"If you get migraines regularly then drinking green tea will make your migraines worse. I found this out the hard way. "
As with many label claims, Airborne’s current one begins with a kernel of truth: vitamins A, C, E, zinc, and selenium—nutrients in the supplement—are among the vitamins and minerals that our immune systems need to function efficiently. According to a 2002 report in the British Journal of Nutrition, deficiencies of any of these nutrients (or of vitamins B6, B12, folic acid, copper or iron) can depress immunity. But the key word is deficiency; most of us—save for smokers, pregnant and breastfeeding women and the elderly—meet our needs for these nutrients with the foods we eat. If you fall into any of those higher-risk categories, talk with your doctor before taking a supplement.
And more isn’t better. Excess amounts of many nutrients are potentially harmful, and it’s all too easy for even a bright, well-educated person like Ben to go overboard. Just one tablet of Airborne contains 1,667 percent of the daily recommended value (DRV) for vitamin C. After doing the math, I was stunned to discover that when he popped five Airborne tablets in a day—two more than the label recommends—he was getting two and a half times the established safe upper limit for vitamin C (excesses can cause gastrointestinal disturbances and kidney stones). He also came dangerously close to the upper limit for vitamin A, raising his risk of toxicity.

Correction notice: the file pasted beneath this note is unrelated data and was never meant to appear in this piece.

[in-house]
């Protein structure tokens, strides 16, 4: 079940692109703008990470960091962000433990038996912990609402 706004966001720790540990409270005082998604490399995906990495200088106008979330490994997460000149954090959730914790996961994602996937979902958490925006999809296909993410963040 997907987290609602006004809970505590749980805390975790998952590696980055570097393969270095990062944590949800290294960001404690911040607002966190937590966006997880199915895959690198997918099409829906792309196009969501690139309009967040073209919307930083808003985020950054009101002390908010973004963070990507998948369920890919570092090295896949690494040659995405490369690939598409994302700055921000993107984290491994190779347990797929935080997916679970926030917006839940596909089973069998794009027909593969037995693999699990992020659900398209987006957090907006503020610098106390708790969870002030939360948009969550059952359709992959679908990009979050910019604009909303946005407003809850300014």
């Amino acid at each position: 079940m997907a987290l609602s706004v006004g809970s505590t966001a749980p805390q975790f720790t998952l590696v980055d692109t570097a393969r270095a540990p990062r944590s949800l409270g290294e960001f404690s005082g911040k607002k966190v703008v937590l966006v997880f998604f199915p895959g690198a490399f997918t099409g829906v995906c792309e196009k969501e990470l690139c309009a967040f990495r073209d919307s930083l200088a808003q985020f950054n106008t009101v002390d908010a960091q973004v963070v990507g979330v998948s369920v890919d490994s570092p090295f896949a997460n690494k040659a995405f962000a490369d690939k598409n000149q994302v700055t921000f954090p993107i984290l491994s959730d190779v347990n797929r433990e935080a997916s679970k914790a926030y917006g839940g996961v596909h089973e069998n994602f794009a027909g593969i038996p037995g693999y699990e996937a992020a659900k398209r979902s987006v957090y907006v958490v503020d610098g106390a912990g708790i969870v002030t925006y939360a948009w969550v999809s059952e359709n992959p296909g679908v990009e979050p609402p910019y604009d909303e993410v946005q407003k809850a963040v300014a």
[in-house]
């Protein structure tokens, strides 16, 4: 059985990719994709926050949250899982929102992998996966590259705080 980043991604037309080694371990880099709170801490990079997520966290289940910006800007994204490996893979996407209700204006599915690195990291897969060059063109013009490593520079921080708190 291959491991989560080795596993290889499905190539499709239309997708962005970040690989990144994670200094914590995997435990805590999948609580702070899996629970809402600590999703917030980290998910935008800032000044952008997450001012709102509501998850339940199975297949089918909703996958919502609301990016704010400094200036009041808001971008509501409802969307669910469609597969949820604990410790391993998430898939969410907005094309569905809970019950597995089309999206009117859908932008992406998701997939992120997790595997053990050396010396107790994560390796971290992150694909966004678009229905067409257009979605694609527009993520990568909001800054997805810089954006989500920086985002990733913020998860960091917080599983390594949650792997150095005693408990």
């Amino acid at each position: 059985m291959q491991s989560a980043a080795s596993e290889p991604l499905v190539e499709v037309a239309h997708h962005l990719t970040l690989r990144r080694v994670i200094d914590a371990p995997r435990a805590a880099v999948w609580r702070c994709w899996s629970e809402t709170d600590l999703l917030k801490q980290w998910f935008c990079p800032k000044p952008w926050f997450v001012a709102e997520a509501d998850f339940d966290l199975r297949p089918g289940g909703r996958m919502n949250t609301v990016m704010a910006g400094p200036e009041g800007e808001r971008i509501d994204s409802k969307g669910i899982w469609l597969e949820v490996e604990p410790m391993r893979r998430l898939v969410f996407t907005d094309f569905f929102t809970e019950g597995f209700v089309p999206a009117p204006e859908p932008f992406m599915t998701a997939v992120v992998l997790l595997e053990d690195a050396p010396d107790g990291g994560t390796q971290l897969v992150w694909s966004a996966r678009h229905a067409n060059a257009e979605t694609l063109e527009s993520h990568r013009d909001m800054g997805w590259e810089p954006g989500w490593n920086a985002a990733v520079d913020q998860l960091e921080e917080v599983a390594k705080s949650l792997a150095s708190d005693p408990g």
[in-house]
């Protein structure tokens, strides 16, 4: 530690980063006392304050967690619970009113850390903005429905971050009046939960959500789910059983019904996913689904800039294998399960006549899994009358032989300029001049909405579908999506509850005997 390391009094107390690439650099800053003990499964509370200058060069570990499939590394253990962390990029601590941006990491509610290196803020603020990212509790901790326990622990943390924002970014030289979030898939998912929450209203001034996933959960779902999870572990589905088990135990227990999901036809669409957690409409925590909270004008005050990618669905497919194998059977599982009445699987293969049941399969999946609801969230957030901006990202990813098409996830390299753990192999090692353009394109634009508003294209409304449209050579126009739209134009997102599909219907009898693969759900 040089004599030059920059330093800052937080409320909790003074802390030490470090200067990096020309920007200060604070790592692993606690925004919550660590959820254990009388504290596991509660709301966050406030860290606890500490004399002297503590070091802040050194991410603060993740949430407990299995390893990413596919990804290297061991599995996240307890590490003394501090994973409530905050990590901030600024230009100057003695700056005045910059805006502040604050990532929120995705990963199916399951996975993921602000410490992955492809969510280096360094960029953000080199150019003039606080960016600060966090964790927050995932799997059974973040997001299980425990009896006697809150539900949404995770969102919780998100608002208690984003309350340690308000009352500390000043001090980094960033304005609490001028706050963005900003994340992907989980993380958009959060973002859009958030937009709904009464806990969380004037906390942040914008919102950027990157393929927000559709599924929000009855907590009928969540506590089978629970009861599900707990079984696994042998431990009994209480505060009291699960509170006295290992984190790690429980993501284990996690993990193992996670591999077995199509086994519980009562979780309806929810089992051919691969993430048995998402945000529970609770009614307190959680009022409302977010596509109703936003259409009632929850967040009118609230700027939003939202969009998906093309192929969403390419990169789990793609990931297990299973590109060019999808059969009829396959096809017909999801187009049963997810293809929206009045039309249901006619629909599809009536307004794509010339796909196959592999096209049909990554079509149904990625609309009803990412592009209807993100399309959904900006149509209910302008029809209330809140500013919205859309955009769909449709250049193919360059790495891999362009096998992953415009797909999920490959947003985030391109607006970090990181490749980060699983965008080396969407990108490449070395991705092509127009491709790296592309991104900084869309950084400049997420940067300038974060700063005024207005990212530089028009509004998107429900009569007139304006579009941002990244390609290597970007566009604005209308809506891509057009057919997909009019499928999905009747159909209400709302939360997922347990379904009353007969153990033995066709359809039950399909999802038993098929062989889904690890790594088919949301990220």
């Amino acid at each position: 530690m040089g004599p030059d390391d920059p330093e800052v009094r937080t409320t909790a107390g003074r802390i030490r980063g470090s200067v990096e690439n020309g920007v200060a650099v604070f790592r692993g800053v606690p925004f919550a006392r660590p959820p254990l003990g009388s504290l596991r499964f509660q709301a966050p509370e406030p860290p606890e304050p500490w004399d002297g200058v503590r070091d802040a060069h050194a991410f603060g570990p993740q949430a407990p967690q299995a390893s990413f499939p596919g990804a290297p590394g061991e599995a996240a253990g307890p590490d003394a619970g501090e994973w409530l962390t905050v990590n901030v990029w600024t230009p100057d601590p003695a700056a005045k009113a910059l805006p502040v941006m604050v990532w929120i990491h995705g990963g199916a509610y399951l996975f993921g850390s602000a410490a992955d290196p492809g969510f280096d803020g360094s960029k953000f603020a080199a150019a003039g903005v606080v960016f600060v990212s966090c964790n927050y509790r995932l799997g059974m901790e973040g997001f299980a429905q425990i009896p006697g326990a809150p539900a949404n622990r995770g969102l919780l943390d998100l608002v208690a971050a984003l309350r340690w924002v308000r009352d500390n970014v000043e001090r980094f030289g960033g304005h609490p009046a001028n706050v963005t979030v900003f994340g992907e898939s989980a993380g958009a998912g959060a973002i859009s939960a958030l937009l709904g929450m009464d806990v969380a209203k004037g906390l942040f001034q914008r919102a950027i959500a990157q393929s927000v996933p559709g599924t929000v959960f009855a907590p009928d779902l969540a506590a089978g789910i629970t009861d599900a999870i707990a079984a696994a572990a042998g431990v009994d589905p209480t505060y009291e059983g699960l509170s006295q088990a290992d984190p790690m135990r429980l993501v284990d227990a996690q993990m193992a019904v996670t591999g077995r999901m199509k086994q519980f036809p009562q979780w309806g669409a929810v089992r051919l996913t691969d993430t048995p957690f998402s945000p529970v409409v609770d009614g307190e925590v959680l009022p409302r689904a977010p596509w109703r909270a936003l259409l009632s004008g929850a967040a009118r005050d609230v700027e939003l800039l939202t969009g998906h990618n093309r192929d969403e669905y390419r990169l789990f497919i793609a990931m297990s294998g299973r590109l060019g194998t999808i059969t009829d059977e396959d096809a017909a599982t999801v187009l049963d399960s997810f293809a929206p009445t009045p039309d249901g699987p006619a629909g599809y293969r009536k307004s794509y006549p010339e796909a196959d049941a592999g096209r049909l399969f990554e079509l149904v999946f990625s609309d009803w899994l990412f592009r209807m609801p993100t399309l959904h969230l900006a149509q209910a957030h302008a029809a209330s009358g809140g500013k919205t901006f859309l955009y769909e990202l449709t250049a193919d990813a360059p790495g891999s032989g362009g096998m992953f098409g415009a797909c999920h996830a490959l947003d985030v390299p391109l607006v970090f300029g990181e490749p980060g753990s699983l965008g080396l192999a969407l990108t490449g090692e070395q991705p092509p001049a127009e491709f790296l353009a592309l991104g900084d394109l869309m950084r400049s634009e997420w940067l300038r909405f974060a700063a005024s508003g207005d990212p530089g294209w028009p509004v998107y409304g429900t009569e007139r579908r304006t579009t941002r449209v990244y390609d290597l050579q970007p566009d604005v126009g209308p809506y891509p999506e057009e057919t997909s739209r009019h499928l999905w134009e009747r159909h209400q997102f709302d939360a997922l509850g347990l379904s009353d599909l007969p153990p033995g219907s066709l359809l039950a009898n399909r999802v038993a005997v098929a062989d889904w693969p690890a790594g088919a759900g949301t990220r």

Glacéau’s Vitaminwater “Defense,” a drink with a label that claims it is “specially formulated with nutrients required for optimal functioning of the immune system,” doesn’t deliver the mega-high doses of nutrients that Airborne does. (A 20-ounce bottle of the water contains 150 percent of the DRV of vitamin C and 25 percent for four B vitamins and zinc.) But at 125 calories per bottle, I’d rather skip it.
A daily multivitamin/mineral supplement might come in handy this time of year, but I wouldn’t risk your health or waste your money on anything beyond that. So what does work?